My issue is essentially that I believe that over the past 30 years institutional and cultural shifts have resulted in an increasing exploitation of the majority of society and the diversion of income to the top. There is no other credible explanation for why the in developed countries are so pronounced in the Anglo-Saxon countries, with the US an outlier among these, and so much weaker in the rest of the developed world. While there is a small shift towards inequality that is occurring across these nations, probably largely the result of the vast increase in labor through the development of the third world, this international component is far smaller than the country specific shifts we have observed in the U.S., Canada, and Great Britain.
However, Brooks mentions none of this, instead trying to frame it as if Americans are shifting towards envy. He summarizes Alexis de Tocqueville, stating that:
Alexis de Tocqueville phrased it a little differently, but his classic 19th-century text contains the same observation. Visiting from France, he marveled at Americans’ ability to keep envy at bay, and to see others’ successes as portents of good times for all.It's been a long time since I've read de Tocqueville, but from what I remember of it his main explanation for American's attitude is that rich and poor alike share in all aspects of life. They meet and discuss the issues of the day at each others homes and public entertainments, they recognize the mutual equality of each in politics, they live amongst each other interacting with each other constantly in life's daily commerce, and the benefits and burdens of living in a civilized society are shared according to individual's means and talents.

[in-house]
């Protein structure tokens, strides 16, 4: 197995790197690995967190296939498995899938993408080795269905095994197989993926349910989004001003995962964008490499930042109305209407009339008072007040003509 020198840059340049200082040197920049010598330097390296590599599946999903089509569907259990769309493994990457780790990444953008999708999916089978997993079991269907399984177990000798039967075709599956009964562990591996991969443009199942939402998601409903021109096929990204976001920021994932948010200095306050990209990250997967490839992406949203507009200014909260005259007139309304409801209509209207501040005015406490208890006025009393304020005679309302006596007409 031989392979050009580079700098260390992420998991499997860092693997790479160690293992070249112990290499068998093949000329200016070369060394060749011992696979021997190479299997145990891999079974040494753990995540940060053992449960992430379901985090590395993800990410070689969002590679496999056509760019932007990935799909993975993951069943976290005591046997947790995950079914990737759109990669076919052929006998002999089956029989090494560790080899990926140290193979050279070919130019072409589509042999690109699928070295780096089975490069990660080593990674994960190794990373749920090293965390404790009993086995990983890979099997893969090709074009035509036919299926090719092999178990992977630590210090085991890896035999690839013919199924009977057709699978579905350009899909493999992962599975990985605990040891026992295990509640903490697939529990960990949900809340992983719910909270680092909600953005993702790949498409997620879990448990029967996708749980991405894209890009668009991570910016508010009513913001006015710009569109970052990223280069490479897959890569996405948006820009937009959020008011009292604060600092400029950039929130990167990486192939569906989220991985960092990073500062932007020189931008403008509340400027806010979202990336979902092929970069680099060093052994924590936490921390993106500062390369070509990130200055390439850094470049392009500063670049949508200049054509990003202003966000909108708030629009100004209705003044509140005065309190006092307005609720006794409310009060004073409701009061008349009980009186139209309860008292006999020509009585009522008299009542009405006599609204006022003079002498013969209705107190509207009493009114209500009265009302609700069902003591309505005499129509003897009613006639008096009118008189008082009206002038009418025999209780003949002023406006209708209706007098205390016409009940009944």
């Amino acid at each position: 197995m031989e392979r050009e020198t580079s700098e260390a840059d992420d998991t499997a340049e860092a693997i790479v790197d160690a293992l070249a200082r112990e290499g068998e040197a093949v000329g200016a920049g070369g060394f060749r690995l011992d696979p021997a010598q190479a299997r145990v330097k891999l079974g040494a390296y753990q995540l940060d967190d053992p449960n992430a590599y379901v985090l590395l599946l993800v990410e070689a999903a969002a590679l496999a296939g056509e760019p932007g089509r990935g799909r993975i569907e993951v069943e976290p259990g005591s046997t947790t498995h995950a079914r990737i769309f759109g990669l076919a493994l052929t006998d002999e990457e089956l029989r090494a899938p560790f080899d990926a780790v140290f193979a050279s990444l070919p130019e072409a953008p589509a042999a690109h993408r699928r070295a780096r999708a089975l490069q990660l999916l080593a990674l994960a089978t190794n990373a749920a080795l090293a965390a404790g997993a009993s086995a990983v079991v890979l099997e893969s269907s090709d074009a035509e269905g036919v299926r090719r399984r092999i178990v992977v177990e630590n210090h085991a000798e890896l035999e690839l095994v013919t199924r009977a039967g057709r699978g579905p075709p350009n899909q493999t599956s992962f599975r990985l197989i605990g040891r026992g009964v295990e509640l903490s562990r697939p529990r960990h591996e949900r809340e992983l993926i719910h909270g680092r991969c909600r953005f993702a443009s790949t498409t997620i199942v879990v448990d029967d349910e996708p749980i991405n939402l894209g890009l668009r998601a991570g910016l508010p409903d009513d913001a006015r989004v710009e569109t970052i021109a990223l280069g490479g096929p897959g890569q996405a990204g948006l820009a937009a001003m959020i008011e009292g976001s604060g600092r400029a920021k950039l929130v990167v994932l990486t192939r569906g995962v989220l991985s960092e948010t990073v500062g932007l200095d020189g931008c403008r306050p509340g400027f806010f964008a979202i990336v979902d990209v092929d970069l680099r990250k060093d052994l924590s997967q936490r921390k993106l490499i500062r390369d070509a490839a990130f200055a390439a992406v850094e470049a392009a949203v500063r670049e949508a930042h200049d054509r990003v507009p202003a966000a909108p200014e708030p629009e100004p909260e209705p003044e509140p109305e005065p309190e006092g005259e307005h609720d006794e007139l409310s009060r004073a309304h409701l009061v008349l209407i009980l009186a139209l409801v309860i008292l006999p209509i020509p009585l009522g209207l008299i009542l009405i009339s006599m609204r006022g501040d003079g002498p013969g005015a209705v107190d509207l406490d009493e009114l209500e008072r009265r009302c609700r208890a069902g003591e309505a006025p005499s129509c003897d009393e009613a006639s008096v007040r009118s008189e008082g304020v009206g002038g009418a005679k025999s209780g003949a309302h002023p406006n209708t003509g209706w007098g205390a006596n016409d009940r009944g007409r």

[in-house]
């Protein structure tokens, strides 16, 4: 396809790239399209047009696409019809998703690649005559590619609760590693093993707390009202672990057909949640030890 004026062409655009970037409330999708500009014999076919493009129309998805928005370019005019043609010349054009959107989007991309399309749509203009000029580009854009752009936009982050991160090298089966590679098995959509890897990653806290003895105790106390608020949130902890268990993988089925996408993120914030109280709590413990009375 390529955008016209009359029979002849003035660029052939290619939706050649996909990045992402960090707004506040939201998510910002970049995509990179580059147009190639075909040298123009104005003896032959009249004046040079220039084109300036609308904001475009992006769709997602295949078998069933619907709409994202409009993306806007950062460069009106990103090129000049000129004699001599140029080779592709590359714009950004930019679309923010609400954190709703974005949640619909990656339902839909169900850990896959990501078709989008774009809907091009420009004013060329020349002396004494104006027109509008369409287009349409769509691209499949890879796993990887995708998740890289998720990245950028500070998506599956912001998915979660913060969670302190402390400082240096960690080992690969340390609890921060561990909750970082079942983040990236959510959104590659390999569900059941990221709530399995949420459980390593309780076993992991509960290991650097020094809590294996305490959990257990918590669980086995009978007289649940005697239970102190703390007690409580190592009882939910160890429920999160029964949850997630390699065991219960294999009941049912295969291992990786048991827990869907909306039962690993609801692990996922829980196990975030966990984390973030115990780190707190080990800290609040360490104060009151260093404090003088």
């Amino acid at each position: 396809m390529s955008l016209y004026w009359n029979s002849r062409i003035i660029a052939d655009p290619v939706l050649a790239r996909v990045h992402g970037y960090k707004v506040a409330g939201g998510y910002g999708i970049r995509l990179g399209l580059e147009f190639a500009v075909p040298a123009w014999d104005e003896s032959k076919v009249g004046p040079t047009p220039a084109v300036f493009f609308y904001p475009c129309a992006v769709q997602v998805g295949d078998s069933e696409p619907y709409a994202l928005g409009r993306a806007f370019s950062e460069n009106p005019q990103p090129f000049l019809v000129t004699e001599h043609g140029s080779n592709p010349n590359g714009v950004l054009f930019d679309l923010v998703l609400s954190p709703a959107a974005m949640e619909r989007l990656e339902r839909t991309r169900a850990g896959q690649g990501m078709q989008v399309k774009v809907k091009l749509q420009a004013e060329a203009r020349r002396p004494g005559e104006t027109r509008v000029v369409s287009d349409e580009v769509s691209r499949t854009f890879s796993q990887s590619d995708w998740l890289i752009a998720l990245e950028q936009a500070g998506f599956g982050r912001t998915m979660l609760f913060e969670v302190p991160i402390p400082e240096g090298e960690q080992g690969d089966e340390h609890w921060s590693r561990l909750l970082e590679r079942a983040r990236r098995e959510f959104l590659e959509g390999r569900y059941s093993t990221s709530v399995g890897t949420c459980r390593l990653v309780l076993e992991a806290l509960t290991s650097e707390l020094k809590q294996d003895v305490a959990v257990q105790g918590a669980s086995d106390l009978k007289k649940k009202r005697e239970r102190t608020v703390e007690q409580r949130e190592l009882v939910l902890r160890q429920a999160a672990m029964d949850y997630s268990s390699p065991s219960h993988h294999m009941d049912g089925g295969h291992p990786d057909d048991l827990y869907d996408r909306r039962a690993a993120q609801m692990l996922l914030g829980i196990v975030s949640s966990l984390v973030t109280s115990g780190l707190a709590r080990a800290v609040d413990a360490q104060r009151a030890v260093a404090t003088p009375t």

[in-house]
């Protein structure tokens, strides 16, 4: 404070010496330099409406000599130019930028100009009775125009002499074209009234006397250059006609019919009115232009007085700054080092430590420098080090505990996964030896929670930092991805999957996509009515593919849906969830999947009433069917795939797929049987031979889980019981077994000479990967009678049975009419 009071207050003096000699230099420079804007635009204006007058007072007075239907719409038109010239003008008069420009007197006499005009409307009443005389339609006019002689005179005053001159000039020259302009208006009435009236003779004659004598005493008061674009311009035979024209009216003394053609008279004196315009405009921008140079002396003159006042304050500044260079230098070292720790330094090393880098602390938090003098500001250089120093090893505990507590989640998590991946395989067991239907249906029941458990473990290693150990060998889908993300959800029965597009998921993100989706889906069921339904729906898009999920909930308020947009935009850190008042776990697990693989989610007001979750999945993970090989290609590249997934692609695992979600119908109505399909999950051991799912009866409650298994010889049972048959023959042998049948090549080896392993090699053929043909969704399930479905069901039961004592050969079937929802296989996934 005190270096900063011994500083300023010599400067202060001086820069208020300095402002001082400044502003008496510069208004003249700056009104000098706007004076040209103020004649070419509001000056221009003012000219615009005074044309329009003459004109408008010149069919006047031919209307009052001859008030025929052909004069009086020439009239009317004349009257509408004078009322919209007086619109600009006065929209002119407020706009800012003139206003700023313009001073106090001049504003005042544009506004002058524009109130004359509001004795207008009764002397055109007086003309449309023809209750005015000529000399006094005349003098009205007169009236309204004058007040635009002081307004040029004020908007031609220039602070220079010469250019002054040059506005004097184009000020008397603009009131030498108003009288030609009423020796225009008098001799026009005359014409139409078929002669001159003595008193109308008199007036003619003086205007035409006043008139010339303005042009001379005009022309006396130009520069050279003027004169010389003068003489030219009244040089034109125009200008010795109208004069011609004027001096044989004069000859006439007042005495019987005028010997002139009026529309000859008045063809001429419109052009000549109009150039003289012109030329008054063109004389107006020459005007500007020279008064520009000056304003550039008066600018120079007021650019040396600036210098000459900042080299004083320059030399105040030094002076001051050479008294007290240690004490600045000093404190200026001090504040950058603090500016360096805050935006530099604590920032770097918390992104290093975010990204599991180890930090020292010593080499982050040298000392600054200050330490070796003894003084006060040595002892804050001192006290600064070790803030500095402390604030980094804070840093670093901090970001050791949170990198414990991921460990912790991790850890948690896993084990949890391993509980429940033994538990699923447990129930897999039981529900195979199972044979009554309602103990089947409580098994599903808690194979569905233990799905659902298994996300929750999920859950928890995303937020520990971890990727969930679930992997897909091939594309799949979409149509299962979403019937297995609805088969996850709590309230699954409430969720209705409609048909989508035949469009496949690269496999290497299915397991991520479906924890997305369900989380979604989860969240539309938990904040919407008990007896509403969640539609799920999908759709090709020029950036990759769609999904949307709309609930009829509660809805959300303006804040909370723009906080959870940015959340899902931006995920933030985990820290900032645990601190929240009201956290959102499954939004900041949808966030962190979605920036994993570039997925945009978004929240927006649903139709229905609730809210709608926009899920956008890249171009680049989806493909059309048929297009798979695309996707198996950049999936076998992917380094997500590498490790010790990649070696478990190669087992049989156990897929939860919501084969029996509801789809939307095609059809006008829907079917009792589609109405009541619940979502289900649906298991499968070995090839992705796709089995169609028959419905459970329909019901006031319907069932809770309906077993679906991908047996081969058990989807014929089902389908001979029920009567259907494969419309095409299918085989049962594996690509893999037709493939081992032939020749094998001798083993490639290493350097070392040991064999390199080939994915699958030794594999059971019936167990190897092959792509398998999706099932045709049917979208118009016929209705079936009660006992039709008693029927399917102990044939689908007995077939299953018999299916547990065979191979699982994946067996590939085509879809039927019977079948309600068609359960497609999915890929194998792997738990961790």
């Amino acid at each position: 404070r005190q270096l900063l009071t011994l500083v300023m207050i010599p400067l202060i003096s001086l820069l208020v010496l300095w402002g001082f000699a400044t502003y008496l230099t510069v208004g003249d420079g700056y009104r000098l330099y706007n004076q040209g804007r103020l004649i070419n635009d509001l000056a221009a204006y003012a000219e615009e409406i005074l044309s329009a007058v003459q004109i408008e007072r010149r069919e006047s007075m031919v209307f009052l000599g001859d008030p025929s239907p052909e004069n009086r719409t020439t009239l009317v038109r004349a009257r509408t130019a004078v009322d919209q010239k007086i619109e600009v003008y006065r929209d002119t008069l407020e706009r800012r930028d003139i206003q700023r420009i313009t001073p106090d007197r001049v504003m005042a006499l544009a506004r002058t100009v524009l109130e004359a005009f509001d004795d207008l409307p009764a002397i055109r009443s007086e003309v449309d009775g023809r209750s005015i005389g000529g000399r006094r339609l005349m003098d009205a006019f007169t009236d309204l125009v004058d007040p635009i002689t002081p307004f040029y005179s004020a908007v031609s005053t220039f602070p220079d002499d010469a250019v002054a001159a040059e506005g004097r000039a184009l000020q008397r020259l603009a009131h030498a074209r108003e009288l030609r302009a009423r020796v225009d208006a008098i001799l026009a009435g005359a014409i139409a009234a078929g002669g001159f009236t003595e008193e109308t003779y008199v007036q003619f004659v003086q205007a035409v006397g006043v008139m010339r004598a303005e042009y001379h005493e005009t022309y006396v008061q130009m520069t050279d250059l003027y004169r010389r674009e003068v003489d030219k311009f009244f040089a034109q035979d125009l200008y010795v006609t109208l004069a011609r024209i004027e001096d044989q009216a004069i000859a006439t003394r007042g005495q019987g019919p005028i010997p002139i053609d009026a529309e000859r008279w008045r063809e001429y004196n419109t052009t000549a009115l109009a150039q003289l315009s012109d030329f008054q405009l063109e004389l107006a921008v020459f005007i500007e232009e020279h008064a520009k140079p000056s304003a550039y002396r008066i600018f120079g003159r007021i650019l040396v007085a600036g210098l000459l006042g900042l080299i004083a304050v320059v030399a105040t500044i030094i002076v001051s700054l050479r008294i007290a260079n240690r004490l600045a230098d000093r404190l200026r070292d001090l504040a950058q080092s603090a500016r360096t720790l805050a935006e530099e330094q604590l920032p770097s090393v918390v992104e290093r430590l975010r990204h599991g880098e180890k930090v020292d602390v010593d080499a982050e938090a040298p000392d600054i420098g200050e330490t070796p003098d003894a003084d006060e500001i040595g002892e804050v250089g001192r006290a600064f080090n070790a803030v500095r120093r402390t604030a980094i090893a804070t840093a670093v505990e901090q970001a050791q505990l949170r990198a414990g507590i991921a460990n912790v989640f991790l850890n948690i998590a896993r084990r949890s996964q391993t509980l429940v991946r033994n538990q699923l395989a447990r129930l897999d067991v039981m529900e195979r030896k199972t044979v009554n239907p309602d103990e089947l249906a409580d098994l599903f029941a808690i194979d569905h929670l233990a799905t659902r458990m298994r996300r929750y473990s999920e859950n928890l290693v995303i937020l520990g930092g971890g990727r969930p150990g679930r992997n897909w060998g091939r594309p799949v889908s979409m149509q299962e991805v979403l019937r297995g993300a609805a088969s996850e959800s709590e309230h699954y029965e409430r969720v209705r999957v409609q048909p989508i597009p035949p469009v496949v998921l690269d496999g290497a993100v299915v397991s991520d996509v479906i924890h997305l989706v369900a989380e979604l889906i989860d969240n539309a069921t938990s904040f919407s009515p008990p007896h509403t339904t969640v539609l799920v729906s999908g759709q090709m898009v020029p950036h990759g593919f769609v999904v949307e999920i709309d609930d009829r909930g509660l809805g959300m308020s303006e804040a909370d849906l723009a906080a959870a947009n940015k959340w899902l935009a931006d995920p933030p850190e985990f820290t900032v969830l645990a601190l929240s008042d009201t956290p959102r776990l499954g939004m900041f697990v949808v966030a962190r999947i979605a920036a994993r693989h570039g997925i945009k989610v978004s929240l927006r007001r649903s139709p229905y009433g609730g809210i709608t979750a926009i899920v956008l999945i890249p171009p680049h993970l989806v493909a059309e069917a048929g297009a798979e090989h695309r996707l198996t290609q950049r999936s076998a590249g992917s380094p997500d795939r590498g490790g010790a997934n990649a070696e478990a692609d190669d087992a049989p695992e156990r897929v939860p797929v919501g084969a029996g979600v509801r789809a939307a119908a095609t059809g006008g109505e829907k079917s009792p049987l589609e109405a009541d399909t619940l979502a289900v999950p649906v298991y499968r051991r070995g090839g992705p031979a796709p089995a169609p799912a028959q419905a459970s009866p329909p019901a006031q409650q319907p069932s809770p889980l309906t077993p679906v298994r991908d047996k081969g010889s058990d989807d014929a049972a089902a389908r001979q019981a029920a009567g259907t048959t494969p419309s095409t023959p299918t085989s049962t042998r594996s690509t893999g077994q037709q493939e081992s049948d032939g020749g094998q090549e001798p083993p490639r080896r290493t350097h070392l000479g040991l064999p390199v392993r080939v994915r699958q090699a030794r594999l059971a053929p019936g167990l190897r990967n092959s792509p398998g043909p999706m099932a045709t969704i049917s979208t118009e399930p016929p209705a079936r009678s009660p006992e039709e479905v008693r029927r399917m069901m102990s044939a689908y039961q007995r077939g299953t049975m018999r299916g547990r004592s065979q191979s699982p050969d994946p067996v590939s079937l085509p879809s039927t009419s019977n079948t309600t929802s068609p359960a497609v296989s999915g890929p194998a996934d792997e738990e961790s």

This is not descriptive of modern America.Our rich do not brush up against their inferiors in every day life. Today, they have separate stores, separate clubs, and a diverse array of high brow entertainments unavailable to the working poor. Their children attend separate schools, they live in wealthy suburbs, network amongst each other, and pour money into influencing their favored political candidates violating the original American's compact amongst each other to have equal voice in the political sphere even when of unequal means.
It isn't envy to realize that this is not de Tocqueville's America. If the rich want to maintain their wealth while dispelling envy the onus is on them to return to these roots. Live in Detroit instead of Grosse Pointe, send their kids to public schools instead of private schools, and shop at Walmart. Talk to the grocery store clerk about the most recent episode of Teen Mom and commiserate about the pot holes and bad public transit that each takes along the same commuting route.